3

I was trying to have the output of a command as a target of redirection like this:

echo .envrc >> $(git config --global core.excludesfile)

But I get this error instead, where ~/.gitignore_global is the output of git config --global core.excludesfile.

bash: ~/.gitignore_global: No such file or directory

I was able to get it working using eval:

eval "echo .envrc >> $(git config --global core.excludesfile)"

Why didn't it work previously and is there a better way?

2

The problem is that the global git config contains a literal ~ (tilde) which is not interpreted by the shell when emitted as the result of a command substitution. Your global git config likely contains the following:

[core]
    excludesfile = ~/.gitignore_global

Your first command is the equivalent of the following construct, which uses single quotes to prevent shell interpretation of the ~ character:

echo .envrc >> '~/.gitignore_global'

Using eval fixes this because it causes (re-)intepretation of its string argument (in this case, the exact line above), including tilde expansion, which results in the expected command:

echo .envrc >> /home/your_user/.gitignore_global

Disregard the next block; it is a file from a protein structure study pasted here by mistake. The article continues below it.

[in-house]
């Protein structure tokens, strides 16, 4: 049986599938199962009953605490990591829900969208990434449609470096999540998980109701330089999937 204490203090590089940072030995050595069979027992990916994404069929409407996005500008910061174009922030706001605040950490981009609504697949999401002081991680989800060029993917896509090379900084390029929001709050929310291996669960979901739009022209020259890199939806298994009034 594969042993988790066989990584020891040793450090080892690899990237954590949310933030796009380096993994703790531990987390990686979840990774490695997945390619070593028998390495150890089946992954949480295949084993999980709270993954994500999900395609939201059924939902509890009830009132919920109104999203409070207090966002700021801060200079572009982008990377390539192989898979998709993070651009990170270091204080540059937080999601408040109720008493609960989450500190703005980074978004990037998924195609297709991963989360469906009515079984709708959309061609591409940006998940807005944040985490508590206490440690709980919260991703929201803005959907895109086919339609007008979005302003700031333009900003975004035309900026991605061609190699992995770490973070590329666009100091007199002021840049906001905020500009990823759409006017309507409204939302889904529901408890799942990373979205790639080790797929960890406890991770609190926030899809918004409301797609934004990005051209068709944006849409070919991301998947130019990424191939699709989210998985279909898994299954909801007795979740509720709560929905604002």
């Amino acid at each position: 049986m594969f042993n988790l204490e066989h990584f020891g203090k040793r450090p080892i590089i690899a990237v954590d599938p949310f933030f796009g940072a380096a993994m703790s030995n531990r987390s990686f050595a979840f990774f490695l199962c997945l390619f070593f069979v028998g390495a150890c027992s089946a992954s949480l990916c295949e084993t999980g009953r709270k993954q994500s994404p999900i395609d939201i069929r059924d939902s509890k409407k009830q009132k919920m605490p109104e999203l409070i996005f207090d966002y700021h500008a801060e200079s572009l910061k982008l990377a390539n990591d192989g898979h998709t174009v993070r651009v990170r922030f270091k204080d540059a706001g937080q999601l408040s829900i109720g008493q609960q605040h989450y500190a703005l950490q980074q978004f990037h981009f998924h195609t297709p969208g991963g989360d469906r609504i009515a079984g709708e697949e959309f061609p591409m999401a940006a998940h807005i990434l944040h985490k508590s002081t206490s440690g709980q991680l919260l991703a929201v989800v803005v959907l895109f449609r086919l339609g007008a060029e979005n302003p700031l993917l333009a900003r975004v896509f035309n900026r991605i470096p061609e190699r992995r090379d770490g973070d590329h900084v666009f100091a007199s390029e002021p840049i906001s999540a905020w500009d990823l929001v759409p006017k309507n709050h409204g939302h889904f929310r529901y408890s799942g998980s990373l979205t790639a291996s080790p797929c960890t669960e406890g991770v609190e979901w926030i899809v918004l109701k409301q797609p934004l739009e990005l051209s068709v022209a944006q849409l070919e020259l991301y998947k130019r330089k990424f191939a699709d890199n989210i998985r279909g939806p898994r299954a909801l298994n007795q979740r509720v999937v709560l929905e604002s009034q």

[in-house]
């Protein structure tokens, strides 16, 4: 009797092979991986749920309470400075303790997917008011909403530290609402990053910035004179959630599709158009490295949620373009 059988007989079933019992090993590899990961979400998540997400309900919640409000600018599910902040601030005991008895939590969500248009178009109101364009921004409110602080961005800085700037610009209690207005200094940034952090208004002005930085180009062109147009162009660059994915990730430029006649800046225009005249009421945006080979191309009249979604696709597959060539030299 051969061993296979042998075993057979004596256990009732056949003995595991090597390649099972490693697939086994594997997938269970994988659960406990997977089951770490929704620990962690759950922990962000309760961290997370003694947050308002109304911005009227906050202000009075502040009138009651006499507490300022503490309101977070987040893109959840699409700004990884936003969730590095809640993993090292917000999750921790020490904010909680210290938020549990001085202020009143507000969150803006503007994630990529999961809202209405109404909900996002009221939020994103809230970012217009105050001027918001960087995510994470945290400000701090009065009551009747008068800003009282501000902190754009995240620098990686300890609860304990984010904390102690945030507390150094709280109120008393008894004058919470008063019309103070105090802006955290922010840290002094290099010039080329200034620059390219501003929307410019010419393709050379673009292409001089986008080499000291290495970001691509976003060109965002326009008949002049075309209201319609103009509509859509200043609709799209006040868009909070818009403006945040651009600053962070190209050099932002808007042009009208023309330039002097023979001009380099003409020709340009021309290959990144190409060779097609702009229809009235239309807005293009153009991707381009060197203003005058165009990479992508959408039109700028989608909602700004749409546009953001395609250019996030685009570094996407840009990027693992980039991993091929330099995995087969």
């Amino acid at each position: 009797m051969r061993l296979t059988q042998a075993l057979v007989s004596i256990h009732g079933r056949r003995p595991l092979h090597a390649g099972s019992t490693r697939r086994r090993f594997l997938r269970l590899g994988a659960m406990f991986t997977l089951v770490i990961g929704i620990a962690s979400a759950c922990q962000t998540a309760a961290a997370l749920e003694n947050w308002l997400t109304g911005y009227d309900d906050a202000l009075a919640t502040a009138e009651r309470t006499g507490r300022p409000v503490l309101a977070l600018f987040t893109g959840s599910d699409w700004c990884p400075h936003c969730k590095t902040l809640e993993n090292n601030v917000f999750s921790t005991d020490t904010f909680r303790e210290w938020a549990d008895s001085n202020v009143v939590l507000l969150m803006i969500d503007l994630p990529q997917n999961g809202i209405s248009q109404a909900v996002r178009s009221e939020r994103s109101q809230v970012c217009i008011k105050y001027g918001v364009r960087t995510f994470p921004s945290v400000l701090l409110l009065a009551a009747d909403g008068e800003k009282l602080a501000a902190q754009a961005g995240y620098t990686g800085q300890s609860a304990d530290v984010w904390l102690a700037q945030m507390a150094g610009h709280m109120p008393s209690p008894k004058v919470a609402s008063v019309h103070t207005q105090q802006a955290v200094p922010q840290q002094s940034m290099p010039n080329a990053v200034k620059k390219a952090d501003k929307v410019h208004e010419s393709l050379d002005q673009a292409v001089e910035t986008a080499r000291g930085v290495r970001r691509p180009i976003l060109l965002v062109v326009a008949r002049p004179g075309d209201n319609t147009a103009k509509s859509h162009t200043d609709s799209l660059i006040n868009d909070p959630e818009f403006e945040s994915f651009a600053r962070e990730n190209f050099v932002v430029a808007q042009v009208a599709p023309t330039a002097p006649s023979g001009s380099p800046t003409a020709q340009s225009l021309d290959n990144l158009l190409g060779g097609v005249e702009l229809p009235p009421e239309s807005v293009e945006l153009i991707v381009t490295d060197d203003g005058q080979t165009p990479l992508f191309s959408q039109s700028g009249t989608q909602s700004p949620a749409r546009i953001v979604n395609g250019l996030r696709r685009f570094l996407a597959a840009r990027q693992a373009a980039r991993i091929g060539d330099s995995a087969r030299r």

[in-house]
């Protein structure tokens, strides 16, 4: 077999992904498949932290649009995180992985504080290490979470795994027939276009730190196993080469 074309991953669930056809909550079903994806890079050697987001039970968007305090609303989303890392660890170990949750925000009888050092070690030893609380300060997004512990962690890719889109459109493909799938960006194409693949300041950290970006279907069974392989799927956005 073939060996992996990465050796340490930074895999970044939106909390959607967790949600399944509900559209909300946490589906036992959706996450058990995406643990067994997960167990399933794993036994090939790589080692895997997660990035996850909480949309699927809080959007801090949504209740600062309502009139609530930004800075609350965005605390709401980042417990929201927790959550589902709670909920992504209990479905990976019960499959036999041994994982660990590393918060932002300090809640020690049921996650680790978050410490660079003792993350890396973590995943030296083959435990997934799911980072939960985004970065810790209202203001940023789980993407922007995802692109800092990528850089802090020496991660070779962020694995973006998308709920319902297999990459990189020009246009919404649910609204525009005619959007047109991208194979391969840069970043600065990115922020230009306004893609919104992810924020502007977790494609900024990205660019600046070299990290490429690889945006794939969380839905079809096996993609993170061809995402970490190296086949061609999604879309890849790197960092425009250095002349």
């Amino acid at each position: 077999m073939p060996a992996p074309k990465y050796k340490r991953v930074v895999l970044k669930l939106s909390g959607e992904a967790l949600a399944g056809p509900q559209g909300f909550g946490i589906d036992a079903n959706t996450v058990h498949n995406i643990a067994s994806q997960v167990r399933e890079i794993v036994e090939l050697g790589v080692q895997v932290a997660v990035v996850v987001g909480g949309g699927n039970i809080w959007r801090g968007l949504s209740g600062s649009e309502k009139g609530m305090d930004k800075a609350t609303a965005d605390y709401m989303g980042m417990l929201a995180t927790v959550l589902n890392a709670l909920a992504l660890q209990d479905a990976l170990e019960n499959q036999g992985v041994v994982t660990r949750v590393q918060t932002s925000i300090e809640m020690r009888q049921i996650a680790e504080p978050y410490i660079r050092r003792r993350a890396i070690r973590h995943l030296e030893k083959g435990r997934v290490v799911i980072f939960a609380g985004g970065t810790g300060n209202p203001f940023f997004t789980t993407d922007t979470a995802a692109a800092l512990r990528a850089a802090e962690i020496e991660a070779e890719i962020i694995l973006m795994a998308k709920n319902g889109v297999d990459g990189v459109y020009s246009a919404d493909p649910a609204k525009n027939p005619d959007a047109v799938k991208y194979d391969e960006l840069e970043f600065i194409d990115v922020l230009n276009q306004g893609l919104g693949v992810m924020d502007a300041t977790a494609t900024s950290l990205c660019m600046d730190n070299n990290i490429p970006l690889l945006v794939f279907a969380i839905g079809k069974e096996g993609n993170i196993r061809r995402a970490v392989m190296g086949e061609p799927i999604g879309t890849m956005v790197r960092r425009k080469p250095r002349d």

Another way to fix this is to ensure the value in your global git config is a full path:

git config --global core.excludesfile ~/.gitignore_global

In this case, the shell will expand ~ to /home/your_user, so the contents of your global git config file will read something like:

[core]
    excludesfile = /home/your_user/.gitignore_global
1

It's better not to use tildas like this outside of an interactive shell. (Shell scripts usually use the $HOME environment variable). If you must, the better way is to do the expansion safely and that isn't easy: https://stackoverflow.com/questions/3963716/how-to-manually-expand-a-special-variable-ex-tilde-in-bash/29310477#29310477

If it's just a one-time command, and you know what git config --global core.excludesfile evaluates to and that it's safe to eval that, then your solution is fine.

Your Answer

By clicking “Post Your Answer”, you agree to our terms of service, privacy policy and cookie policy

Not the answer you're looking for? Browse other questions tagged or ask your own question.